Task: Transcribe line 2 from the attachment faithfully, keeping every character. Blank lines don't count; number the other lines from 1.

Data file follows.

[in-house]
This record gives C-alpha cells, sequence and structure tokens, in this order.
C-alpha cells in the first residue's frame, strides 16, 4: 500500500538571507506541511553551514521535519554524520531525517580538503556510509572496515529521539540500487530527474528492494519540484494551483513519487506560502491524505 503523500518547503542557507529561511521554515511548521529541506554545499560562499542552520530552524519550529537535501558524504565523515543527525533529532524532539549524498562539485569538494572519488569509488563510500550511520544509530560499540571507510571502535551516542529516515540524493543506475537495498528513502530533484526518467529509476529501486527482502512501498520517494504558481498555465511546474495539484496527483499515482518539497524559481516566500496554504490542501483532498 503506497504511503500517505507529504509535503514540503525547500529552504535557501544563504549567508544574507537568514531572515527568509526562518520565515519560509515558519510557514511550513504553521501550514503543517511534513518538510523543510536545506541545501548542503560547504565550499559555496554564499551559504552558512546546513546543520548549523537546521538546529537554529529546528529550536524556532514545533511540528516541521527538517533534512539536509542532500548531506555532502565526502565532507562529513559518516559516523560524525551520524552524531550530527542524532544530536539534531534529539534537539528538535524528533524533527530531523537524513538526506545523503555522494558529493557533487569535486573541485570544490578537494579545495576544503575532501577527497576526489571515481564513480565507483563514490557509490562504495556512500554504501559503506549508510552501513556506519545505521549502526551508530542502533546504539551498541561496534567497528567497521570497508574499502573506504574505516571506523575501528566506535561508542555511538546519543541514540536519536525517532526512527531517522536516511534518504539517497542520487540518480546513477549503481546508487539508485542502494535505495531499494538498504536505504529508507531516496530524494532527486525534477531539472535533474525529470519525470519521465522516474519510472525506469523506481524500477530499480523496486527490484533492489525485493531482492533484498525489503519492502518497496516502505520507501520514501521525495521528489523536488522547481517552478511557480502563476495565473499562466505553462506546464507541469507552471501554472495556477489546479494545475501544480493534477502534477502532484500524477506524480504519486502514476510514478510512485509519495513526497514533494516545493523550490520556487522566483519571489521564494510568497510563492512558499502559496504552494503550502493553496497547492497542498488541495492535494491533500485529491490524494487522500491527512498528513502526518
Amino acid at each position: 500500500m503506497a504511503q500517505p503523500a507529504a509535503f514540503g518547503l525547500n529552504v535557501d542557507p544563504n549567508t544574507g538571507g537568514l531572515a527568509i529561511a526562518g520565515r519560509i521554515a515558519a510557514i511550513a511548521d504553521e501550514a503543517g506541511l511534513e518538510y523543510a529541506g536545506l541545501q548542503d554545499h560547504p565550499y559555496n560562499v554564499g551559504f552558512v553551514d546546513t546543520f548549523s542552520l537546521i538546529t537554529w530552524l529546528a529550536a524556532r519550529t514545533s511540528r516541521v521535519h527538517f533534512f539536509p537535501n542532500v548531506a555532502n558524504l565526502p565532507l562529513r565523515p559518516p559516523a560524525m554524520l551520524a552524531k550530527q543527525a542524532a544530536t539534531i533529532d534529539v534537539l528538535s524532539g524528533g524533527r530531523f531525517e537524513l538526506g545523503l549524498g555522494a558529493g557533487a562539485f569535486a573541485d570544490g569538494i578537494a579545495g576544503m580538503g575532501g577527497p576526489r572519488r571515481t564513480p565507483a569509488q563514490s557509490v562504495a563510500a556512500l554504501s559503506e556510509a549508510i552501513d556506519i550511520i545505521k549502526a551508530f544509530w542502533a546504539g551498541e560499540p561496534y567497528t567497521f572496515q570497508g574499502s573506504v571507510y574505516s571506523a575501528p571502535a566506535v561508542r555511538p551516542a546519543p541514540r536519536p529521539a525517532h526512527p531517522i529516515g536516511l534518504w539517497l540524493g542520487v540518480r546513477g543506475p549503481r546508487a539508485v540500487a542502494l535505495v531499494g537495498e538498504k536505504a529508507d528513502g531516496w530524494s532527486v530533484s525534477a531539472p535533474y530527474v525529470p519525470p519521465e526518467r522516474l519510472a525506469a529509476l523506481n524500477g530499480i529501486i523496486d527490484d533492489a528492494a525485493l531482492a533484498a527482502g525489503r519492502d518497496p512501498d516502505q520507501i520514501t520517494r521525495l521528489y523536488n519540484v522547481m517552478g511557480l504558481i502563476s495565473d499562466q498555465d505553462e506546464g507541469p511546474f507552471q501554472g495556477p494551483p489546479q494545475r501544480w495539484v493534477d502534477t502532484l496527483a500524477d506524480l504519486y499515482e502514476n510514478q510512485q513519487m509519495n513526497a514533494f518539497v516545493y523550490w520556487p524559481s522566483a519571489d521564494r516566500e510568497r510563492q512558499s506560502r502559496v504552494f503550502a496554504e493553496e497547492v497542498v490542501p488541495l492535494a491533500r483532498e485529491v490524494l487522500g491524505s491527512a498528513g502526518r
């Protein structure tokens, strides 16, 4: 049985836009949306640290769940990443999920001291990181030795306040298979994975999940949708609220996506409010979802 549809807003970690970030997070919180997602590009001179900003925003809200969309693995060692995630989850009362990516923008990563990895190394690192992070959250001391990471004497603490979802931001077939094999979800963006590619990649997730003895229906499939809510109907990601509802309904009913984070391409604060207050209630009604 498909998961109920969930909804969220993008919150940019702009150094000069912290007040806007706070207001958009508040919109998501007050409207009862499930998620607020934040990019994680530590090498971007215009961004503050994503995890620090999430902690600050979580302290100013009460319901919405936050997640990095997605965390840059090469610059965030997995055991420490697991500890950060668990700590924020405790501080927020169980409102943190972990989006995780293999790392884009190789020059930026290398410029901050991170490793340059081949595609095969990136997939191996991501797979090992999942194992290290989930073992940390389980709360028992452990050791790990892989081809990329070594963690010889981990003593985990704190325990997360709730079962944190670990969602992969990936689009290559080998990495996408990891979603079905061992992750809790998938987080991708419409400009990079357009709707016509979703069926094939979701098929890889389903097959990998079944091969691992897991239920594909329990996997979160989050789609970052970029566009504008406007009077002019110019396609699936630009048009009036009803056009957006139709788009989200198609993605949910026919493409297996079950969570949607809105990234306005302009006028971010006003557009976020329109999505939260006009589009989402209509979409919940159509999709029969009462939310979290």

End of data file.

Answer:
This record gives C-alpha cells, sequence and structure tokens, in this order.